Stewardship is using the gifts God has given us to do the work He is calling us to do. This doesn’t just mean gifts of money: it also includes gifts of time, of special skills and interests, and of responsible use of resources. What God has given us — hours and days, talents and skills, and tangible assets — we give back to Him and His church in the best ways we know how. The Stewardship Committee conducts the annual Fall Pledge Drive, and also directs the parish’s environmental initiatives.


If you missed a witness or stewardship sermon on a Sunday morning, you can read them here!

From Peter Clarke, witness delivered 10/6/19:

I’m Peter Clarke. I’m from the other Concord — New Hampshire, 60 miles
due North. My wife, Jennifer, and I began attending St. Paul’s on September 20, 2015. It was a special service for us, as Jennifer’s daughter, the Rev. Rachel, performed her 1st service as an ordained minister. At the conclusion of that service, Jennifer squeezed my hand and told me that this is the spiritual community that we had been seeking.

The fact that she had been diagnosed as having 4th stage cancer a year prior made it even more important for us to attend St. Paul’s,  and we became members of the church. On July 10, 2017, God had decided that Jennifer had suffered enough and lifted her up to heaven. I continued to attend services at St. Paul’s and have been greatly blessed with the spiritual family that surrounds me while I’m here.

As a Vietnam Era veteran, I’ve attended Veterans’ Suppers sponsored by St. Paul’s and thanks to Joe Mercure, as well as a Veterans’ barbecue.
I’ve also attended the Men’s Retreat and Men’s barbecue. I greatly enjoy the music – the choir, organ, and the singing of hymns.

I invite all of you to join me with your generous stewardship pledges which are a vital part to the continuation of our spiritual community here at St. Paul’s Church. Thank you.


From Steven Lowen, witness delivered 10/13/19:

I was brought up Quaker, met my wife at a Quaker meeting, and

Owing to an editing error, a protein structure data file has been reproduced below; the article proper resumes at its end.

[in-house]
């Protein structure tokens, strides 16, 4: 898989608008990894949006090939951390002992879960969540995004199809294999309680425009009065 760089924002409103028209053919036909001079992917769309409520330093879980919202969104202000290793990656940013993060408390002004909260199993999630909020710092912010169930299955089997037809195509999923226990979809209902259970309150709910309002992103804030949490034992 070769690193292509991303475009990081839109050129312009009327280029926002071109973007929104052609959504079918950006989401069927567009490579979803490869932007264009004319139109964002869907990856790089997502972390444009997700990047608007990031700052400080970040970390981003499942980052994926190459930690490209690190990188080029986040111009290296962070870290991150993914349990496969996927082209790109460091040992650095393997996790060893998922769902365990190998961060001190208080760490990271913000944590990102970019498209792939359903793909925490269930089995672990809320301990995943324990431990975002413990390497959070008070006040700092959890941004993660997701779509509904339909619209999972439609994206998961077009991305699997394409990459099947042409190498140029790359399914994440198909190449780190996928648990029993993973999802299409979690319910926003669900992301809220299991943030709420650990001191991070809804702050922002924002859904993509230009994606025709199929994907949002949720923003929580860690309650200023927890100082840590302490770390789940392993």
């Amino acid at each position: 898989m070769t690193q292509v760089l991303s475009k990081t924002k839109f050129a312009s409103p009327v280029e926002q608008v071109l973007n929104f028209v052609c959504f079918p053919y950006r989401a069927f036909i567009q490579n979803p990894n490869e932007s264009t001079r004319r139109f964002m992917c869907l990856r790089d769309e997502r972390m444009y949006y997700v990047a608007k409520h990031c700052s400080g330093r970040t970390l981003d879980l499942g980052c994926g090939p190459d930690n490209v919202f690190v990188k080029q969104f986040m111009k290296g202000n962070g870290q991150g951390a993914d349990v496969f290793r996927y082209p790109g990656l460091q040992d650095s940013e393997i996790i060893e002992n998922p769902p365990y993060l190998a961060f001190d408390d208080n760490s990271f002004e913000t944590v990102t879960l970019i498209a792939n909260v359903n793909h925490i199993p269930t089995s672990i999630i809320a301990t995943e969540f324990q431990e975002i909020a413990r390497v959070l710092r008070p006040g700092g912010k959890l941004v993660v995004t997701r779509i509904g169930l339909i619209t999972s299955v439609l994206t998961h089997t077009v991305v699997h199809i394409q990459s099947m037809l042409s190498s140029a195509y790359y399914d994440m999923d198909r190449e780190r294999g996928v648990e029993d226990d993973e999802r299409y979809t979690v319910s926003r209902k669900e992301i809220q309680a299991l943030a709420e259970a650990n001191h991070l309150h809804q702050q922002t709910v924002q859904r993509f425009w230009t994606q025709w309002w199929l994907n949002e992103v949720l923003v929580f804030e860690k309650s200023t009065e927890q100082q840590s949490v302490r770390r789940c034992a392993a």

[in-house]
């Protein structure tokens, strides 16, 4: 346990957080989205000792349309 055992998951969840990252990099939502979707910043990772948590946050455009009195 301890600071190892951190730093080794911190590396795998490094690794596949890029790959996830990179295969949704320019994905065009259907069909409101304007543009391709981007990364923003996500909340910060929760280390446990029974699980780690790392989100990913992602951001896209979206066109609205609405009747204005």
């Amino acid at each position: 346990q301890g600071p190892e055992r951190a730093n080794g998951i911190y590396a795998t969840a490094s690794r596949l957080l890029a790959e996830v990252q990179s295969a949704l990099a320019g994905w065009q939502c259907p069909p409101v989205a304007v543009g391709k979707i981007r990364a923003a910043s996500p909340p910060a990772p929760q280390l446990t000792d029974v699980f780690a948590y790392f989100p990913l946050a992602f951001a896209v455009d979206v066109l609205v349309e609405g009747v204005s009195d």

always assumed I would stay in that tradition. When we moved
to the Boston area, we looked for a spiritual home, but never
found what we were looking for in a Quaker meeting. Almost a
year and a half ago, Alexis visited St. Paul’s one Sunday,
enjoyed it very much, and started attending. I visited soon after,
and have been attending ever since.

At my first visit, I wasn’t sure what I would find. I had attended
Episcopal services at the Cathedral of St. John the Divine in
New York City a few times. The cathedral is beautiful and the
services were impressive, but felt a bit formal. I don’t recall a
vibrant community there. I imagined that services at an
Episcopal church in Bedford would be more warm. And as I
mentioned to Chris one day, I have always loved those signs
with the Episcopal shield and the words, “the Episcopal Church
welcomes you.” For years I had passed the one at the
intersection of Springs Road, and indeed felt welcomed, and
perhaps also felt a yearning to see what it was all about.
At St. Paul’s I found an incredible church. The people here are
very welcoming without being pushy. Every Sunday — and I
miss very few — I leave feeling connected to God and to my
fellow parishioners. Part of what I hear every week is that we
are cherished just as we are, and I believe that. I hear amazing
homilies — something you don’t get in my branch of Quakerism –
– that routinely blow me away with insights and acceptance.
I’m starting to make good friendships with my fellow
parishioners. Many of them inspire me with their dedication.
I’ve participated in men’s breakfasts, the men’s retreat, bible
study, fairs, pancake suppers, evening learning series, and
more one-on-one meetings with Chris and Rachel than I can
recall. I was baptized this Spring. My faith is the strongest it’s
ever been.All this bounty came freely given. But I know that St. Paul’s
requires financial support to keep the community thriving as it
is. It seems only right to me to contribute my fair share. So this
will be the second year that I pledge, and pledge gladly.